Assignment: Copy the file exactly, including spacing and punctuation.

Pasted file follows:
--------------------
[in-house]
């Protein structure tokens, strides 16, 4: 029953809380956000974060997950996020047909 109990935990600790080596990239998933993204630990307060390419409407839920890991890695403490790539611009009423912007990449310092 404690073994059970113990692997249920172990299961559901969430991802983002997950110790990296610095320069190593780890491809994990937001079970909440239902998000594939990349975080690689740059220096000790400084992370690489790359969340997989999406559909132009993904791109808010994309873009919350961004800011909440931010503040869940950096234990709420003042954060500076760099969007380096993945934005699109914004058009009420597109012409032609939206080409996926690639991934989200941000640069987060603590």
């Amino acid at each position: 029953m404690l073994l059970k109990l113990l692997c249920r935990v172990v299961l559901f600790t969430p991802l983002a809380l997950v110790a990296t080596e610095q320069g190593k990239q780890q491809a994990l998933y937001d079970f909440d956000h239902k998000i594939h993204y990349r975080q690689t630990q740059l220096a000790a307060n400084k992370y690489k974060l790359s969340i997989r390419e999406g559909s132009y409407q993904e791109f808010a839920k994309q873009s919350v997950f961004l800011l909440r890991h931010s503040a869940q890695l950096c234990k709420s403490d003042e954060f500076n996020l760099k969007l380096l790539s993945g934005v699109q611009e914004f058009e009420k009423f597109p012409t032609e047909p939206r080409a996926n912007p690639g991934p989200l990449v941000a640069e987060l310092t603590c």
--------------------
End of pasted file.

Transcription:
[in-house]
């Protein structure tokens, strides 16, 4: 029953809380956000974060997950996020047909 109990935990600790080596990239998933993204630990307060390419409407839920890991890695403490790539611009009423912007990449310092 404690073994059970113990692997249920172990299961559901969430991802983002997950110790990296610095320069190593780890491809994990937001079970909440239902998000594939990349975080690689740059220096000790400084992370690489790359969340997989999406559909132009993904791109808010994309873009919350961004800011909440931010503040869940950096234990709420003042954060500076760099969007380096993945934005699109914004058009009420597109012409032609939206080409996926690639991934989200941000640069987060603590």
């Amino acid at each position: 029953m404690l073994l059970k109990l113990l692997c249920r935990v172990v299961l559901f600790t969430p991802l983002a809380l997950v110790a990296t080596e610095q320069g190593k990239q780890q491809a994990l998933y937001d079970f909440d956000h239902k998000i594939h993204y990349r975080q690689t630990q740059l220096a000790a307060n400084k992370y690489k974060l790359s969340i997989r390419e999406g559909s132009y409407q993904e791109f808010a839920k994309q873009s919350v997950f961004l800011l909440r890991h931010s503040a869940q890695l950096c234990k709420s403490d003042e954060f500076n996020l760099k969007l380096l790539s993945g934005v699109q611009e914004f058009e009420k009423f597109p012409t032609e047909p939206r080409a996926n912007p690639g991934p989200l990449v941000a640069e987060l310092t603590c």